Candidates sought to replace Sir Ian Diamond
The UK Statistics Authority has begun looking for the country’s next national statistician.
The national statistician is the permanent secretary at the Office for National Statistics, chief executive at the UKSA and head of the Government Statistical Service. Candidates are being offered a salary of £150-160,000 per year – the same pay offered to applicants when the job was last advertised three years ago.
Incumbent Sir Ian Diamond, who was appointed in October 2019, saw his time in post dominated by the Covid pandemic, which sparked a boom in public interest in official statistics, and the 2021 census – which was the first to be delivered primarily digitally.
His fixed-term contract ends on 31 March 2023. It is understood he is free to reapply for the role, if he so wishes.
When the role was last advertised, it took two rounds of recruitment to find someone with the right skills.
To support the new process, the Cabinet Office has signed a contract worth up to £75,000 with Korn Ferry. The management consultancy firm will: advise on the job advert, specification and salary; design an advertising strategy; come up with a plan to attract a diverse field of candidates; and produce promotional material.
UKSA chair Sir Robert Chote said the regulator’s board is “grateful” for Diamond’s “outstanding leadership throughout the pandemic, the 2021 census, and the ongoing transformation of the UK’s official statistical system”.
In a foreword to the candidate information pack, Chote said national statistician will need to be “a credible leader of the statistical system who can command the confidence of its members and users alike”.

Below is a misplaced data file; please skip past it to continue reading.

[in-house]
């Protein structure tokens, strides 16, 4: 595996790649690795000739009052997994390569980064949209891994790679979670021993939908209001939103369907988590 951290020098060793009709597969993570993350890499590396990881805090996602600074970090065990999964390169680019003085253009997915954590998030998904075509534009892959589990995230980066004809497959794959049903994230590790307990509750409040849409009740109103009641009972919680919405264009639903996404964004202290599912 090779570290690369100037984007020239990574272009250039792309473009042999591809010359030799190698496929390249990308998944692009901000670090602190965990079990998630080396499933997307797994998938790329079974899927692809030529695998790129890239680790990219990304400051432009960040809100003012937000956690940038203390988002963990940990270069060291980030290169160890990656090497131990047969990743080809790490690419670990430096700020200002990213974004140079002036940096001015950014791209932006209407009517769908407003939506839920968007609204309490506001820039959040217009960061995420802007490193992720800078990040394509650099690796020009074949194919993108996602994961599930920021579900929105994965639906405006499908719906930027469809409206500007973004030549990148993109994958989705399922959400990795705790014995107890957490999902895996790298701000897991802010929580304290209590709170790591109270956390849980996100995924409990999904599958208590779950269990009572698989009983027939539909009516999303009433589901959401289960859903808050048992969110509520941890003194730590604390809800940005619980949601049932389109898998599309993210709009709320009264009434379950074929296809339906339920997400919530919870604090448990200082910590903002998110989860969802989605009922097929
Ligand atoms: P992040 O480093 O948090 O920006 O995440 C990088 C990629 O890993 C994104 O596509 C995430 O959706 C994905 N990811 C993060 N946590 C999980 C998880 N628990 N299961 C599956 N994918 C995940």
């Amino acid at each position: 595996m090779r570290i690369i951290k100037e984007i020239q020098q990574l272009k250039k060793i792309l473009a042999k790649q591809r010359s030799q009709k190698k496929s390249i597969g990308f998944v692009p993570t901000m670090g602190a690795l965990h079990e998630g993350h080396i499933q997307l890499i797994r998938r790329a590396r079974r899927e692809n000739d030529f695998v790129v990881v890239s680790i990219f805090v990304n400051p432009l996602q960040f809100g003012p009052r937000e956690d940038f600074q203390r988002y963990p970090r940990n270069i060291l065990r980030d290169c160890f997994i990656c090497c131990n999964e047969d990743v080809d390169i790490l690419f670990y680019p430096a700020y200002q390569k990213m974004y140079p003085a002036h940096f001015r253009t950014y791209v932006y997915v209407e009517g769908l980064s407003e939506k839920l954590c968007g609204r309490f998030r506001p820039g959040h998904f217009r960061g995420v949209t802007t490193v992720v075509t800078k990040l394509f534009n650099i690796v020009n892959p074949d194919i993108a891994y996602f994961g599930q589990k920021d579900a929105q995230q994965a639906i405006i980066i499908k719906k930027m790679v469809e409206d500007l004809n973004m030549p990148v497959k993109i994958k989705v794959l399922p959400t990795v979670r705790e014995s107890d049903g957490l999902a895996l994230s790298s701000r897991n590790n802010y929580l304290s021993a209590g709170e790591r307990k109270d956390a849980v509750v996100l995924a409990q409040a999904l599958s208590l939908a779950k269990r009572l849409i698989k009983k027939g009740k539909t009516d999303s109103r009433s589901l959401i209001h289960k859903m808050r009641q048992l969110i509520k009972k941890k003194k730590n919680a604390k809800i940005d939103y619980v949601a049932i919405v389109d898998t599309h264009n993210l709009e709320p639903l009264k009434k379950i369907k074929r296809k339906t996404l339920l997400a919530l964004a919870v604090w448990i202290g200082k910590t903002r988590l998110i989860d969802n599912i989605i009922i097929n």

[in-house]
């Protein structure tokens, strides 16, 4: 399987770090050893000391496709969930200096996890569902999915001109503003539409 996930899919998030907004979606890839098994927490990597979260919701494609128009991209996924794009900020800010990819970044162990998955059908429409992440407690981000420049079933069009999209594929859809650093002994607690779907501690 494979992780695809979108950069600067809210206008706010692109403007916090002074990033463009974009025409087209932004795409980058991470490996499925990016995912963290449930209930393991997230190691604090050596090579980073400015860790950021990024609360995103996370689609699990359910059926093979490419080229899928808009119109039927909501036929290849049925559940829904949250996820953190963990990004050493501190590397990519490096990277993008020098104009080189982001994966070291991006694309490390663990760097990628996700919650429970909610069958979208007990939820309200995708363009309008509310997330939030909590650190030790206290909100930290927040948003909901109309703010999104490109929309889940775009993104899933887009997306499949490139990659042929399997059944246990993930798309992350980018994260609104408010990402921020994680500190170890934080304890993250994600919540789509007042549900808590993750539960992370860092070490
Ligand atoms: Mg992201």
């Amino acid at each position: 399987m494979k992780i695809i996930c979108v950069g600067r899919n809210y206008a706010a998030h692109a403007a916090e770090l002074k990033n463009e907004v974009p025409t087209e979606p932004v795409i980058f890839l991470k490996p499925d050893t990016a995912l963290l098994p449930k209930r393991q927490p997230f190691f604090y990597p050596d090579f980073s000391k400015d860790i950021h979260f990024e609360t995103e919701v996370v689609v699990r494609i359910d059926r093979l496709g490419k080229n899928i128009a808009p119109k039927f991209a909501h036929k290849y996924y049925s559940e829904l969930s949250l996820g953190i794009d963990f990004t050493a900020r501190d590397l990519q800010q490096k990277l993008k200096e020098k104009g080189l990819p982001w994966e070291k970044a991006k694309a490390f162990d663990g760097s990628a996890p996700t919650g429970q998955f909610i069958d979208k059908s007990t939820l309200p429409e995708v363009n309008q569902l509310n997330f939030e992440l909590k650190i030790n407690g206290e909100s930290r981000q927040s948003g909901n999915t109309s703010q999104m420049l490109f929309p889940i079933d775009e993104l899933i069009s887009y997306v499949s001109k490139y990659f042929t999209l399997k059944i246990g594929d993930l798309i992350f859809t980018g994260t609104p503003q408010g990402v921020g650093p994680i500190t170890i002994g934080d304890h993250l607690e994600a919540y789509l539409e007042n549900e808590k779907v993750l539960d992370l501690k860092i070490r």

“They will need to operate confidently at the highest levels of government, but also work effectively with many different stakeholders across the UK. They will need to be outward-facing and an effective communicator,” he added.
UKSA is looking for a candidate who can “develop and deliver a compelling vision for mobilising the power of data for the good of the nation”.
The successful candidate will also need excellent policy and analytical skills, “strong intellect”, a track record as an authority in the field of evidence and analysis, and a “good understanding of the changing digital environment”, the advert said.
Civil service commissioner Gisela Stuart will oversee the process, with help from Chote and civil service chief operating officer Alex Chisholm.
Government Economic Service chief Clare Lombardelli and Denise Lievesley, a former director of statistics at UNESCO, will also sit on the recruitment panel.
The successful candidate will expected to travel regularly between offices in Newport, Titchfield, London, Darlington and Manchester, plus occasional international trips.
Applications are open until 5 December, with initial interviews to take place to take place between December and February.
Since taking on the role, Diamond has championed the importance of using data to tackle climate change, introducing the UK Climate Change Portal, which has brought climate statistics together in one place for the first time.
Speaking to PublicTechnology in October 2020, Diamond – who was an occasional presenter on Downing Street’s daily televised coronavirus briefings – spoke of the crucial role played by statistics in supporting pandemic response.
“It is incredibly important to get the best data, in the most timely way, to government, to [help them] make decisions,” he said. “But it is also important that the public – who are being asked to make profound behavioural changes – are informed as well.”